Interoperability Imperative

Interoperability between different E.H.R.s, physicians, hospitals, and clinics, and paper transmitted via fax

    • During the initial Meaningful Use adoption period for E.H.R.s, if two providers were not both are not using the same E.HR., sharing patient data was challenging. Recent improvements between disparate E.H.R.s solved part of the problem.
    • Today, new legislation such as the 21st Century CURES Act section 4003 defines’ interoperability,’ for Health I.T. as follows:
      1. “Enables the secure exchange of electronic health information with, and use of electronic health information from, other health information technology without special effort on the part of the user;
      2. Allows for complete access, exchange, and use of all electronically accessible health information for authorized use under applicable State or Federal law; and
      3. Does not constitute information blocking as defined in section 3022(a).”
    • Interoperability problems between old and new systems and methods can cause patient safety errors. For example, patent identification errors can occur outside the reference laboratory and are not integrated with the hospital’s E.H.R. A fax of the lab results might be sent from the lab to the hospital.  The faxed document enters the hospitals’ system, is reviewed by a human who adds the image of the fax to the E.H.R. and the enters discrete data regarding the result of the lab into the hospital E.H.R. Human distraction such as having more than one chart open, or fatigue are known ‘sentinel’ or ‘never’ events that have happened

What New Health I.T. Legislation Since the HITECH Act  2009 Modifies or Changes Priorities for Healthcare?

Since 2009, several new initiatives modify or extend the importance of the HITECH Act.  Electronic health records form a foundation for the ACA, FDASIA, HIPAA, MACRA and the CURES Act.

Affordable Care Act of 2010

  • The Affordable Care Act of 2010 established comprehensive health care insurance reforms. The A.C.A. instantiated Federal regulations that sometimes-confounded state insurance regulations. To explain, concepts such as Minimum Essential Coverage (M.E.C.) and Essential Health Benefits (E.H.B.) were new terms.  Medically necessary care must be documented in the patient chart, which is now generally electronic due to the HITECH Act. The A.C.A. also provided more stringent sentencing guidelines for fraud.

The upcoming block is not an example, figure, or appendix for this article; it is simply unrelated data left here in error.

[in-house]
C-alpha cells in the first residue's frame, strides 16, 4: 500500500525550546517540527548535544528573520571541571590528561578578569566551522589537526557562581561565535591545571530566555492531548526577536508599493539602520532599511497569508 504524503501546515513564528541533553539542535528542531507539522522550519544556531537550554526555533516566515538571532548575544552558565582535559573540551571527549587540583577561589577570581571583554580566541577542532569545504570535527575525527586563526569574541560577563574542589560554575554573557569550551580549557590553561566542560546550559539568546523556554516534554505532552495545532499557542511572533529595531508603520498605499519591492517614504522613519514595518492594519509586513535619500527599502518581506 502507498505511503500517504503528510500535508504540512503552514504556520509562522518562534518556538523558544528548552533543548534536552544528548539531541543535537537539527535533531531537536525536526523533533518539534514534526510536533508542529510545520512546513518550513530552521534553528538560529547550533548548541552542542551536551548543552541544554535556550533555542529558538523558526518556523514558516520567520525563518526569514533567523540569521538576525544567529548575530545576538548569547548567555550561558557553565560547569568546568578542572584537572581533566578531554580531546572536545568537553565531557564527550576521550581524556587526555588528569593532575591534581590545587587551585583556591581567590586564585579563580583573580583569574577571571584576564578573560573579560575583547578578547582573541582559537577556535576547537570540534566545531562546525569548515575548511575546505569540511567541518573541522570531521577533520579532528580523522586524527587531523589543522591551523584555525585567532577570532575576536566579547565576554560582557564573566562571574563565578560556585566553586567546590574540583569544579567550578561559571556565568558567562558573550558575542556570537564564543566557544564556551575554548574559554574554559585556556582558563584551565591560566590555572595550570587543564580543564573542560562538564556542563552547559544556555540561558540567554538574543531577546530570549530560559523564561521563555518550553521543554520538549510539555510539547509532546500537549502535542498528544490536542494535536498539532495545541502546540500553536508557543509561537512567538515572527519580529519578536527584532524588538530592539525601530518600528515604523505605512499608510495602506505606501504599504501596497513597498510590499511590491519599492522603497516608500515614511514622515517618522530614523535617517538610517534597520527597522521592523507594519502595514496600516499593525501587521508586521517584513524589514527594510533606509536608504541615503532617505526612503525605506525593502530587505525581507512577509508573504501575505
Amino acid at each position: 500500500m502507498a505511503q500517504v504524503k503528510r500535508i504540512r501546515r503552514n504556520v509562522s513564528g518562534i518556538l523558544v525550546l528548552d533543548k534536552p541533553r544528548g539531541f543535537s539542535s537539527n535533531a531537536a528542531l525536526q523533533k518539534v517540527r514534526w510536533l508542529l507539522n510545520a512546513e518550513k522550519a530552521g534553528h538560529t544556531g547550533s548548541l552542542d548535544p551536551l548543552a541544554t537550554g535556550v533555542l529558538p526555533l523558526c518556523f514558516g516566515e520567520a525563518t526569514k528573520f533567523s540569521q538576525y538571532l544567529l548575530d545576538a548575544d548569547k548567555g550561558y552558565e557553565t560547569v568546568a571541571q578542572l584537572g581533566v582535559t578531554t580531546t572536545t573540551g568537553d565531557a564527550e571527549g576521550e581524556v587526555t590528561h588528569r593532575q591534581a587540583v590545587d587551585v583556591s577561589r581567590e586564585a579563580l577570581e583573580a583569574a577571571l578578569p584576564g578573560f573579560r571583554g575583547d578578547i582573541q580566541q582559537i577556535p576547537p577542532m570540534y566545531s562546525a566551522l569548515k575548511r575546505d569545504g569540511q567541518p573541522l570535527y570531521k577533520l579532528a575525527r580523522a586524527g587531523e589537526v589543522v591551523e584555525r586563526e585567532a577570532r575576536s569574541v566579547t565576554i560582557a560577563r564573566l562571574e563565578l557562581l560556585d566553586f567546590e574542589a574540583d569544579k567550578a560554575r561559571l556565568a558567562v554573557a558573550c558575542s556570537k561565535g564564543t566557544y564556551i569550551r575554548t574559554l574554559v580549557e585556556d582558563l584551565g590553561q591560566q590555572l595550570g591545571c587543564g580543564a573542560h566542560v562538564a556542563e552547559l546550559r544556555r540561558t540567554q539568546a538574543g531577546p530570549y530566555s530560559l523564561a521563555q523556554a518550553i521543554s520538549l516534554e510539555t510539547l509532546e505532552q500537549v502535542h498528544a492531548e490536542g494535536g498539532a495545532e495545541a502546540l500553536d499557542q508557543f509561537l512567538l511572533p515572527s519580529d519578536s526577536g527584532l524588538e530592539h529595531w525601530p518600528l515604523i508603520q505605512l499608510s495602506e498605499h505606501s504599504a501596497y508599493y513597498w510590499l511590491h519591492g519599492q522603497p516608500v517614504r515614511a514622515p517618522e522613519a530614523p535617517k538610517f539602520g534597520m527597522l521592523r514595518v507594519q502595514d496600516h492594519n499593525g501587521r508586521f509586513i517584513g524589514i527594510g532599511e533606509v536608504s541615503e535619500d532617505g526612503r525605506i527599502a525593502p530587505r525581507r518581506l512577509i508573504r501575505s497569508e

FDASIA – 2012

HIPAA Omnibus Rule of 2013

To clarify, the HIPAA Omnibus Rule of 2013 provided increased, tiered civil money penalty structures of the HITECH Act. The Omnibus Rule adopted the HITECH Act’s prohibition against marketing, fundraising, and PHI (protected health information) sale without authorization.

MACRA – 2015

To elaborate, the Medicare Access and CHIP Reauthorization Act of 2015 (MACRA). Two key provisions of MACRA are Quality Payment Program tracks:

    • Advanced Alternative Payment Models (A.P.M.s) or
    • The Merit-based Incentive Payment System (MIPS)

21st Century Cures Act of 2016

  • The 21st Century Cures Act of 2016 is designed to speed up medical product development and create new innovations and advancements to patients. It has these key initiatives:
    • 4001: Health I.T. Usability
    • 4002(a): Conditions of Certification
    • 4003(b): Trusted Exchange Framework and Common Agreement
    • 4003(c): Health Information Technology Advisory Committee
    • 4004: Identifying reasonable and necessary activities that do not constitute information blocking
    • Intra-Federal agency coordination between :
      • C.M.S.,
      • H.H.S. Office of Civil Rights,
      • H.H.S. Office of the Inspector General (OIG),
      • Agency for Healthcare Research and Quality (AHRQ),
      • National Institute for Standards and Technology (NIST).
    • The CURES Act also modifies 42 C.F.R. Part 2 with respect to privacy and disclosure of substance use disorder and behavioral health records.
    • Regenerative medicine Advanced Therapy or RMAT focused on biologics
    • Breakthrough Devices program
    • Oncology center of Excellence

Related Topics

Meaningful Use HITECH Act Expert Witness

Meaningful Use Audit Defense

HIPAA Privacy and HIPAA Security and the HITECH Act

 

Michael F. Arrigo

Michael is Managing Partner & CEO of No World Borders, a leading healthcare management and IT consulting firm. He serves as an expert witness in Federal and State Court and was recently ruled as an expert by a 9th Circuit Federal Judge. He serves as a patent expert witness on intellectual property disputes, both as a Technical Expert and a Damages expert. He leads a team that provides Cybersecurity best practices for healthcare clients, ICD-10 Consulting, Meaningful Use of Electronic Health Records. He advises legal teams as an expert witness in HIPAA Privacy and Security, medical coding and billing and usual and customary cost of care, the Affordable Care Act and benefits enrollment, white collar crime, False Claims Act, Anti-Kickback, Stark Law, Insurance Fraud, payor-provider disputes, and consults to venture capital and private equity firms on mHealth, Cloud Computing in Healthcare, and Software as a Service. He advises self-insured employers on cost of care and regulations. Arrigo was recently retained by the U.S. Department of Justice (DOJ) regarding a significant false claims act investigation. He has provided opinions on over $1 billion in health care claims and due diligence on over $8 billion in healthcare mergers and acquisitions. Education: UC Irvine - Economics and Computer Science, University of Southern California - Business, studies at Stanford Medical School - Biomedical Informatics, studies at Harvard Medical School - Bioethics. Trained in over 10 medical specialties in medical billing and coding. Trained by U.S. Patent and Trademark Office (USPTO) and PTAB Judges on patent statutes, rules and case law (as a non-attorney to better advise clients on Technical and Damages aspects of patent construction and claims). Mr. Arrigo has been quoted in the Wall Street Journal, New York Times, and National Public Radio.